Analyze This

By Kerry J. Sulkowicz
Featured on Business Week

With Judge Sonia Sotomayor’s “temperament” a point of contention in the battle over her U.S. Supreme Court nomination, it’s a good time to look at the role of disposition in a work setting.

Temperament refers to one’s characteristic way of relating to the world: a tendency to be irritable, shy, outgoing, excitable, or calm. Your disposition is in part genetically determined, so it doesn’t budge much. But you can modify some of the behaviors it produces.

That’s important, because your temperament can determine the way others relate to you, starting early on. An irritable baby, for instance, can make some parents, particularly those who aren’t getting the positive reinforcement they need, feel less inclined to become attached to and nurture their child. And an adult who is, say, tough (as critics claim Judge Sotomayor is) can elicit submissiveness from some, combativeness from others.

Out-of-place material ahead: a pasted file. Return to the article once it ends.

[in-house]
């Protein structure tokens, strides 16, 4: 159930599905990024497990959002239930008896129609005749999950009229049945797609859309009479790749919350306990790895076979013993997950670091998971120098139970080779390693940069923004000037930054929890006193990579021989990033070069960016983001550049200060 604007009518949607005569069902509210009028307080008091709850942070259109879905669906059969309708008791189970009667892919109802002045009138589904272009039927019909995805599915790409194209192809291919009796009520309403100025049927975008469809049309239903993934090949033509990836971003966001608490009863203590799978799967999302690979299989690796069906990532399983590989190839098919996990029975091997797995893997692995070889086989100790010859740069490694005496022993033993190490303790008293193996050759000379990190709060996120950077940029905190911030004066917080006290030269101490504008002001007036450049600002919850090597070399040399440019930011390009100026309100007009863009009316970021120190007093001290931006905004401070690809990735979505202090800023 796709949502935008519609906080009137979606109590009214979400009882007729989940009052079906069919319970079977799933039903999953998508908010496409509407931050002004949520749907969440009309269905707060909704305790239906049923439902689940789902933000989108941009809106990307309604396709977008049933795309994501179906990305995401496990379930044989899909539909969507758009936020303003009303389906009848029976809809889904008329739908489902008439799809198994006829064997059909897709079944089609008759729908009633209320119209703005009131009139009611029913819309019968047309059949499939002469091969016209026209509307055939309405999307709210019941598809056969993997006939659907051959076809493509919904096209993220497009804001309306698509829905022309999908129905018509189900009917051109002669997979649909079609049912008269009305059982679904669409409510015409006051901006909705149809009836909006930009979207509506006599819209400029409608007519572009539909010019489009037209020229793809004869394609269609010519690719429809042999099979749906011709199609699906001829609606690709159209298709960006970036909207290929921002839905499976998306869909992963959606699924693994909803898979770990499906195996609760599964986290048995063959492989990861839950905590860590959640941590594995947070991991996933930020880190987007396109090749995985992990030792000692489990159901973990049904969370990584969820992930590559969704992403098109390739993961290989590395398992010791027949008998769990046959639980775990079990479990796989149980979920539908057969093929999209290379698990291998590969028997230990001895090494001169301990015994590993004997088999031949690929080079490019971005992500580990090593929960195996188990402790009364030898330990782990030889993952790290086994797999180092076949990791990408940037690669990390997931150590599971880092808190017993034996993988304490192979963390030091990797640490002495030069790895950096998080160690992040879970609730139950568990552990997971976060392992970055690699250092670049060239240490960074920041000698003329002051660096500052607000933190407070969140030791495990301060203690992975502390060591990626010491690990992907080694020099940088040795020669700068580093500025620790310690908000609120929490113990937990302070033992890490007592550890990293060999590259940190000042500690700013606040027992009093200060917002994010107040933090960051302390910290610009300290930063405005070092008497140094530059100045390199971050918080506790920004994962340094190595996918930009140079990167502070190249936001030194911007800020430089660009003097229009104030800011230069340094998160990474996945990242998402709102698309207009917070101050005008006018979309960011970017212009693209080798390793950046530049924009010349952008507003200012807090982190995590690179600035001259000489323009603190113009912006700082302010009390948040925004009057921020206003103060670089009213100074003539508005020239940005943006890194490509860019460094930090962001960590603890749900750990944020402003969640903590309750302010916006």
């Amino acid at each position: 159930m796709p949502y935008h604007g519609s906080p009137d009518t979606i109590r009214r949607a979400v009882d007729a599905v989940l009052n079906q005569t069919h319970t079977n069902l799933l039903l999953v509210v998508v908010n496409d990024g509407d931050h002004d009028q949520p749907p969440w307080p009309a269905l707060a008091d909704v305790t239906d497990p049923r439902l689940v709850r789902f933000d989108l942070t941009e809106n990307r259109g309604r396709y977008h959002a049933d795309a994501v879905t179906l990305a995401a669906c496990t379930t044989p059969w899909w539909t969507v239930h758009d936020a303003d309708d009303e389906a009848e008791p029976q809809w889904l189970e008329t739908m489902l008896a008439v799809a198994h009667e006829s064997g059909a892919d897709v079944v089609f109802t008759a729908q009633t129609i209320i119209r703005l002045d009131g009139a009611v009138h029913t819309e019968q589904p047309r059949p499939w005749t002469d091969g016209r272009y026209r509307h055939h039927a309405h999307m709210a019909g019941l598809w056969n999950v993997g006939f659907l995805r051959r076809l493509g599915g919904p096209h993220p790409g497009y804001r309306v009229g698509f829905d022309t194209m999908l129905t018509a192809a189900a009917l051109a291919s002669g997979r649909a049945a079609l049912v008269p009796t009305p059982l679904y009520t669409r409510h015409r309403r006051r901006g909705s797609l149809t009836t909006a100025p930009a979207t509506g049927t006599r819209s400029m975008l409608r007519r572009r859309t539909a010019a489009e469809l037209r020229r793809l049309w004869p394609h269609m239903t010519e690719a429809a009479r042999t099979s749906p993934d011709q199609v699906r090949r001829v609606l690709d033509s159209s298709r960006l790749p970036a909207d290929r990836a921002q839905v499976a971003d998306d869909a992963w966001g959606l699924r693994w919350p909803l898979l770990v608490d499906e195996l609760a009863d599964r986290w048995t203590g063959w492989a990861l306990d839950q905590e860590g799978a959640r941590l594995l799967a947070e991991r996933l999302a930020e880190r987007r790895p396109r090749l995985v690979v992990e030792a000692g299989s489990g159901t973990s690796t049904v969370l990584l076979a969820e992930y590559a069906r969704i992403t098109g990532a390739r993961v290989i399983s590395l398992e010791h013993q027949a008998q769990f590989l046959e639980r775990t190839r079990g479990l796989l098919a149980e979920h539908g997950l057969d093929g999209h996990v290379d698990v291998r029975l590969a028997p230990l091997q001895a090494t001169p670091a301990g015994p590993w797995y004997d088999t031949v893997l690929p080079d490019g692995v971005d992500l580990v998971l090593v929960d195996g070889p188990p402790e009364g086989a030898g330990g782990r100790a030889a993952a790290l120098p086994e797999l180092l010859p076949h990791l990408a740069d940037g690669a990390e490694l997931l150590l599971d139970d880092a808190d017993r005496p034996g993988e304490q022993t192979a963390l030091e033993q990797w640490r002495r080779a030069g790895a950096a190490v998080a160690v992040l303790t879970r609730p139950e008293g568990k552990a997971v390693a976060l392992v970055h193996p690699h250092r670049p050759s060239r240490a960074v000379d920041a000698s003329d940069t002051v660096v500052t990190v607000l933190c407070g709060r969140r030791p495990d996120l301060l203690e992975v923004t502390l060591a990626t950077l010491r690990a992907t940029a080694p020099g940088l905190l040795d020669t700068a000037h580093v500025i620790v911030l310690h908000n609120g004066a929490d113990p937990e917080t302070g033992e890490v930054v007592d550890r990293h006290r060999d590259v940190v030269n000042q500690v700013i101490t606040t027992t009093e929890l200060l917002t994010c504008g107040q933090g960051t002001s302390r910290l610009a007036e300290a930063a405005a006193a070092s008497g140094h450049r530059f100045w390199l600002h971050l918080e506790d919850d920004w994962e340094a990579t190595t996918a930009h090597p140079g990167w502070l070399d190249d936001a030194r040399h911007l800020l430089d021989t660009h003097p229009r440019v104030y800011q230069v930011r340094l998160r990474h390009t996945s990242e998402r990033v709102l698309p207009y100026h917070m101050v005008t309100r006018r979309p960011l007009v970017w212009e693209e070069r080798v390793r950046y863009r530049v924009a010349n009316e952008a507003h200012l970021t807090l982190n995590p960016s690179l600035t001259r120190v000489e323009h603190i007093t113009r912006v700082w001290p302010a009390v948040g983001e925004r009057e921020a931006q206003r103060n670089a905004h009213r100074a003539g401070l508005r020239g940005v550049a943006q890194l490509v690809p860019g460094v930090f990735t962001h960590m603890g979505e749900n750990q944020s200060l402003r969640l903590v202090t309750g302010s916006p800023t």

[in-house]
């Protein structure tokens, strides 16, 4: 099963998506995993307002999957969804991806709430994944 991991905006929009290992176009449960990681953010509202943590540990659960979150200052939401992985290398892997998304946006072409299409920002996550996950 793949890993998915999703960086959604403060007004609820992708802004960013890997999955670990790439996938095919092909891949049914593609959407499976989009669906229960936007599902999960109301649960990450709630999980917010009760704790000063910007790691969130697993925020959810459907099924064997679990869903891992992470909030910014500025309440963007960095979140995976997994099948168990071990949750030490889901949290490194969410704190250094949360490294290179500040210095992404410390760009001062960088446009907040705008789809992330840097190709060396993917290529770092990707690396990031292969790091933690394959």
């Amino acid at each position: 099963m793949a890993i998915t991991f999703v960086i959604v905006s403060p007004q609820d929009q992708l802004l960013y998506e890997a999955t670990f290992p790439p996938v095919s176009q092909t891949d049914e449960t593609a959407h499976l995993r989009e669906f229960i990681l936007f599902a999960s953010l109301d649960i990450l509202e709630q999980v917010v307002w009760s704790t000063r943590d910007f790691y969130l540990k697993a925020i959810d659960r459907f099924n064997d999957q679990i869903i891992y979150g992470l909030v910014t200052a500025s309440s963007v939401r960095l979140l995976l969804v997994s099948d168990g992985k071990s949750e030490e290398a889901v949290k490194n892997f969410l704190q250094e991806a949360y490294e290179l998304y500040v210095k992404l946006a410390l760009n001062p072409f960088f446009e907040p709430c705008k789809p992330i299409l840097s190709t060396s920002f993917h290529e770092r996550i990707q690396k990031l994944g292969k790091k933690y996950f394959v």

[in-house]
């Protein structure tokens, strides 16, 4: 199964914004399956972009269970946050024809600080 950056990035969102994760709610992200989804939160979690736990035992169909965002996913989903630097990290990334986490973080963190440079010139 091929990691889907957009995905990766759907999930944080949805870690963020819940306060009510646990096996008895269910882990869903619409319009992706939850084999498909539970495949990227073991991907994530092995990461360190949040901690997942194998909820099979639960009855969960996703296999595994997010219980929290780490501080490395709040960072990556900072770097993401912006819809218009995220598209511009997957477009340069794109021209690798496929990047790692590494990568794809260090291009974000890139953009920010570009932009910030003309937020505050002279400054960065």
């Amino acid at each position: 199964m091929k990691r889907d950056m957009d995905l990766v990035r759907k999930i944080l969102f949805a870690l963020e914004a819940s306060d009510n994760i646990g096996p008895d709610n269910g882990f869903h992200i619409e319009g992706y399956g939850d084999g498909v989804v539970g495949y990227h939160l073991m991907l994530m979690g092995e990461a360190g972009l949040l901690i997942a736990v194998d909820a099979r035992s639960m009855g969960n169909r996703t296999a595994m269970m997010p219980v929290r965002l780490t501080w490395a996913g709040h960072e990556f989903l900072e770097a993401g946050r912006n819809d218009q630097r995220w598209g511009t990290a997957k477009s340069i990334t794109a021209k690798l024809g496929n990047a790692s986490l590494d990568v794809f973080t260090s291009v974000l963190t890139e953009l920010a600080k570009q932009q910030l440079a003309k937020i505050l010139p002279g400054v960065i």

At work, recognizing the role of temperament can usefully depersonalize other people’s behavior. It’s easier to supervise someone who often seems unenthusiastic once you realize that he or she may simply have a cautious disposition. And you’ll be less afraid or angry once you realize that your gruff CEO snaps at everyone.

Taking stock of your own temperament is a key element of self-awareness. Once introverts understand how their withdrawn behavior may discourage interaction, they can push themselves to come out of their shells. (It can be done. In a survey by organizational expert Edward Brewer at Murray State University, CEOs scoring high on the introversion scale said they were able to “adapt their communication style.”) Extroverts can learn to sense when they’re coming on too strong, saving their enthusiasm for the right occasion so they don’t wear everybody out. In my experience, the best business leaders are endowed with a sturdy, even-keeled temperament, not overly outgoing or “interior.” They’re like the healthy babies who don’t cry for long and sleep through the night, a gift to parents early on and to companies later in life.